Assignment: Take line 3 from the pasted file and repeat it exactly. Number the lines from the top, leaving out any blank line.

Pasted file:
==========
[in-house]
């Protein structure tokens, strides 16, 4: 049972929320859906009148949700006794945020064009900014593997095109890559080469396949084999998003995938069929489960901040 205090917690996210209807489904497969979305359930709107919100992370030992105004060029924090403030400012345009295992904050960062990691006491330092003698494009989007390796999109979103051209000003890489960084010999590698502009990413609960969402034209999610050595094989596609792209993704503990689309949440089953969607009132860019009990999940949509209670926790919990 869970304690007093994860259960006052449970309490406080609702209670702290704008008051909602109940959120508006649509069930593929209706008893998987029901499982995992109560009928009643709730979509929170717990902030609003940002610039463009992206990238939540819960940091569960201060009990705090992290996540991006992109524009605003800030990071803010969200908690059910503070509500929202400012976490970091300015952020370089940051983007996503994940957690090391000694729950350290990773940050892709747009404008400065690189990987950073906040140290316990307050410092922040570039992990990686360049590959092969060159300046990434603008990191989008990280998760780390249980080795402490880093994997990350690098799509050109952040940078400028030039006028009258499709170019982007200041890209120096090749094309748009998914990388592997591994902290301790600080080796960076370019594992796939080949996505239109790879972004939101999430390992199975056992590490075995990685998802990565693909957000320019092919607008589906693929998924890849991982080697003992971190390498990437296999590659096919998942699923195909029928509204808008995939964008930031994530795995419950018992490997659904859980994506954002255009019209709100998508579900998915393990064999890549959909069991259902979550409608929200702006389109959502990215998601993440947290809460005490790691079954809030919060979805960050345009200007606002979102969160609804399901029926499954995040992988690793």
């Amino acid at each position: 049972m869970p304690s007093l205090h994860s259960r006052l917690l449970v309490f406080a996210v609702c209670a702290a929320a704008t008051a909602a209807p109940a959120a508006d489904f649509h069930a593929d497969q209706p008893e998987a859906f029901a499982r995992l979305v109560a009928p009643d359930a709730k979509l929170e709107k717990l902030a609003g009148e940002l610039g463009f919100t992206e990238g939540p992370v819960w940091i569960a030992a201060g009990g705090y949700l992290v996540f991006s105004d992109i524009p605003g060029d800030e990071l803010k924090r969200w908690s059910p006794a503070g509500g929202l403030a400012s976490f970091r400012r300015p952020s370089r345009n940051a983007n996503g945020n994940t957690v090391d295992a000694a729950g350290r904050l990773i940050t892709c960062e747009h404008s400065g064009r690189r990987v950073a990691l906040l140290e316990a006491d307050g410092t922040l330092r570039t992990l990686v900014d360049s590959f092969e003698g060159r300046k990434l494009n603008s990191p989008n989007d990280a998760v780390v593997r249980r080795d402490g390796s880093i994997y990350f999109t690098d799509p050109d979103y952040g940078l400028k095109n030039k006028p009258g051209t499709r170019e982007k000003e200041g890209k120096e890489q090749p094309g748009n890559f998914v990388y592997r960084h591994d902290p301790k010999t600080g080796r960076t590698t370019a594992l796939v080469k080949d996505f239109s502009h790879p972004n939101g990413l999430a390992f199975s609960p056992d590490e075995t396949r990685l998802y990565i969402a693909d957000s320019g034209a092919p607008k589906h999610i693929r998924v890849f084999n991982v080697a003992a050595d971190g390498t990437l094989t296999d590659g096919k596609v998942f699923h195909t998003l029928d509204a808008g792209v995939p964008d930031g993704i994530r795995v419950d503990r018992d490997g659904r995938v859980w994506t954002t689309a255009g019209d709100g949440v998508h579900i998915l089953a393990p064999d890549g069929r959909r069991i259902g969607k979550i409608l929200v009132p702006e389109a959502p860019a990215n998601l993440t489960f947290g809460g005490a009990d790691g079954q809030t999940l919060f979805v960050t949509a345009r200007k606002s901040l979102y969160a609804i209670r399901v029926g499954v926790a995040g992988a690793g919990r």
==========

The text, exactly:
């Amino acid at each position: 049972m869970p304690s007093l205090h994860s259960r006052l917690l449970v309490f406080a996210v609702c209670a702290a929320a704008t008051a909602a209807p109940a959120a508006d489904f649509h069930a593929d497969q209706p008893e998987a859906f029901a499982r995992l979305v109560a009928p009643d359930a709730k979509l929170e709107k717990l902030a609003g009148e940002l610039g463009f919100t992206e990238g939540p992370v819960w940091i569960a030992a201060g009990g705090y949700l992290v996540f991006s105004d992109i524009p605003g060029d800030e990071l803010k924090r969200w908690s059910p006794a503070g509500g929202l403030a400012s976490f970091r400012r300015p952020s370089r345009n940051a983007n996503g945020n994940t957690v090391d295992a000694a729950g350290r904050l990773i940050t892709c960062e747009h404008s400065g064009r690189r990987v950073a990691l906040l140290e316990a006491d307050g410092t922040l330092r570039t992990l990686v900014d360049s590959f092969e003698g060159r300046k990434l494009n603008s990191p989008n989007d990280a998760v780390v593997r249980r080795d402490g390796s880093i994997y990350f999109t690098d799509p050109d979103y952040g940078l400028k095109n030039k006028p009258g051209t499709r170019e982007k000003e200041g890209k120096e890489q090749p094309g748009n890559f998914v990388y592997r960084h591994d902290p301790k010999t600080g080796r960076t590698t370019a594992l796939v080469k080949d996505f239109s502009h790879p972004n939101g990413l999430a390992f199975s609960p056992d590490e075995t396949r990685l998802y990565i969402a693909d957000s320019g034209a092919p607008k589906h999610i693929r998924v890849f084999n991982v080697a003992a050595d971190g390498t990437l094989t296999d590659g096919k596609v998942f699923h195909t998003l029928d509204a808008g792209v995939p964008d930031g993704i994530r795995v419950d503990r018992d490997g659904r995938v859980w994506t954002t689309a255009g019209d709100g949440v998508h579900i998915l089953a393990p064999d890549g069929r959909r069991i259902g969607k979550i409608l929200v009132p702006e389109a959502p860019a990215n998601l993440t489960f947290g809460g005490a009990d790691g079954q809030t999940l919060f979805v960050t949509a345009r200007k606002s901040l979102y969160a609804i209670r399901v029926g499954v926790a995040g992988a690793g919990r």